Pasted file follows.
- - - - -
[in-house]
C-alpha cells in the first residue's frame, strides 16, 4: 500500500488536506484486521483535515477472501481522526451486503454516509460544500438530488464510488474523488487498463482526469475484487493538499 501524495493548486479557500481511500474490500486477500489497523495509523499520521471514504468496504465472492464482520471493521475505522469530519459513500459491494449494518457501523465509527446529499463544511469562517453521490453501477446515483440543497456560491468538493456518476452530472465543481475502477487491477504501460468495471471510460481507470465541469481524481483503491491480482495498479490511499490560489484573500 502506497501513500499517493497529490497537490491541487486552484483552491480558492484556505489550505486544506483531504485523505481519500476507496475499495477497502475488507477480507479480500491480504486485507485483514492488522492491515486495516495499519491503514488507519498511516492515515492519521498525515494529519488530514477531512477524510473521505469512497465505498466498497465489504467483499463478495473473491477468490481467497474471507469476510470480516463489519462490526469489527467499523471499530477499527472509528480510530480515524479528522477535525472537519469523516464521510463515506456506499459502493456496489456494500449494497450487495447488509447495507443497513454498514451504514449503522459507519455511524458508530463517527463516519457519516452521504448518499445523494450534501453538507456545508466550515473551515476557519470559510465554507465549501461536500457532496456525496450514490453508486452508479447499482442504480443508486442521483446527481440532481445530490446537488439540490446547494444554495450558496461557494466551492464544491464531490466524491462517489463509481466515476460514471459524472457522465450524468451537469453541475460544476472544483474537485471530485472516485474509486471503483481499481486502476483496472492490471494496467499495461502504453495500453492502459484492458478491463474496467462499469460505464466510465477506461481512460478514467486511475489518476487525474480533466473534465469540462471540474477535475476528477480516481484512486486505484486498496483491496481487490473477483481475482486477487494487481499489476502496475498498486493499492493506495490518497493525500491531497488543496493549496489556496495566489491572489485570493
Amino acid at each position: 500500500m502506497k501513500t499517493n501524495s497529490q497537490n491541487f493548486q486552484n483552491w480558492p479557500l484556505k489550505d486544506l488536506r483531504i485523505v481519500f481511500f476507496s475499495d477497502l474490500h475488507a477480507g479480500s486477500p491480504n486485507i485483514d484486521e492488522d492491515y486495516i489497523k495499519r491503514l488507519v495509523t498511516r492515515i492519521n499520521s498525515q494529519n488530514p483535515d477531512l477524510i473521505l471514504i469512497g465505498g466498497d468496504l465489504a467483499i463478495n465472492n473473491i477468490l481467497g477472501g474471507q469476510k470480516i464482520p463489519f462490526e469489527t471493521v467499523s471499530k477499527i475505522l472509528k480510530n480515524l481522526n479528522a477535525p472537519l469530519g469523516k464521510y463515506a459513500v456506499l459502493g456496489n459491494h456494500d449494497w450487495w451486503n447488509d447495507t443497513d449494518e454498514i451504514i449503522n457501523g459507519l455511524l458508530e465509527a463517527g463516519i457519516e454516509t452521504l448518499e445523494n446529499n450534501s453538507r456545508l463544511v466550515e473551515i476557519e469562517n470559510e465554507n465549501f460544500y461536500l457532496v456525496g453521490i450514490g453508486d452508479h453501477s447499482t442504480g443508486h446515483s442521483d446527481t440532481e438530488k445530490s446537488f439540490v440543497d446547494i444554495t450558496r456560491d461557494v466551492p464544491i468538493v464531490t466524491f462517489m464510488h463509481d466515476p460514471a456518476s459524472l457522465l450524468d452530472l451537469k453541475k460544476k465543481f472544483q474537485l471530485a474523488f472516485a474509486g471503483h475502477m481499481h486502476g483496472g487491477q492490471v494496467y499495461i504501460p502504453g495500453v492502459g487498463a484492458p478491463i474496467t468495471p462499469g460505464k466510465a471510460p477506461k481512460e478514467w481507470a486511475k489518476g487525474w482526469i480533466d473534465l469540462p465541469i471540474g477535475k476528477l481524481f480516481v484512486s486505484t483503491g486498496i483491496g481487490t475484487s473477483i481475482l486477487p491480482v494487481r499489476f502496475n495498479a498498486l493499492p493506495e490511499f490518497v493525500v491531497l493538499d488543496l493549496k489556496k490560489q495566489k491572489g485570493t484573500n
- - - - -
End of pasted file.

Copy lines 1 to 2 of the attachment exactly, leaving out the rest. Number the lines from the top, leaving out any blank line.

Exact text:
[in-house]
C-alpha cells in the first residue's frame, strides 16, 4: 500500500488536506484486521483535515477472501481522526451486503454516509460544500438530488464510488474523488487498463482526469475484487493538499 501524495493548486479557500481511500474490500486477500489497523495509523499520521471514504468496504465472492464482520471493521475505522469530519459513500459491494449494518457501523465509527446529499463544511469562517453521490453501477446515483440543497456560491468538493456518476452530472465543481475502477487491477504501460468495471471510460481507470465541469481524481483503491491480482495498479490511499490560489484573500 502506497501513500499517493497529490497537490491541487486552484483552491480558492484556505489550505486544506483531504485523505481519500476507496475499495477497502475488507477480507479480500491480504486485507485483514492488522492491515486495516495499519491503514488507519498511516492515515492519521498525515494529519488530514477531512477524510473521505469512497465505498466498497465489504467483499463478495473473491477468490481467497474471507469476510470480516463489519462490526469489527467499523471499530477499527472509528480510530480515524479528522477535525472537519469523516464521510463515506456506499459502493456496489456494500449494497450487495447488509447495507443497513454498514451504514449503522459507519455511524458508530463517527463516519457519516452521504448518499445523494450534501453538507456545508466550515473551515476557519470559510465554507465549501461536500457532496456525496450514490453508486452508479447499482442504480443508486442521483446527481440532481445530490446537488439540490446547494444554495450558496461557494466551492464544491464531490466524491462517489463509481466515476460514471459524472457522465450524468451537469453541475460544476472544483474537485471530485472516485474509486471503483481499481486502476483496472492490471494496467499495461502504453495500453492502459484492458478491463474496467462499469460505464466510465477506461481512460478514467486511475489518476487525474480533466473534465469540462471540474477535475476528477480516481484512486486505484486498496483491496481487490473477483481475482486477487494487481499489476502496475498498486493499492493506495490518497493525500491531497488543496493549496489556496495566489491572489485570493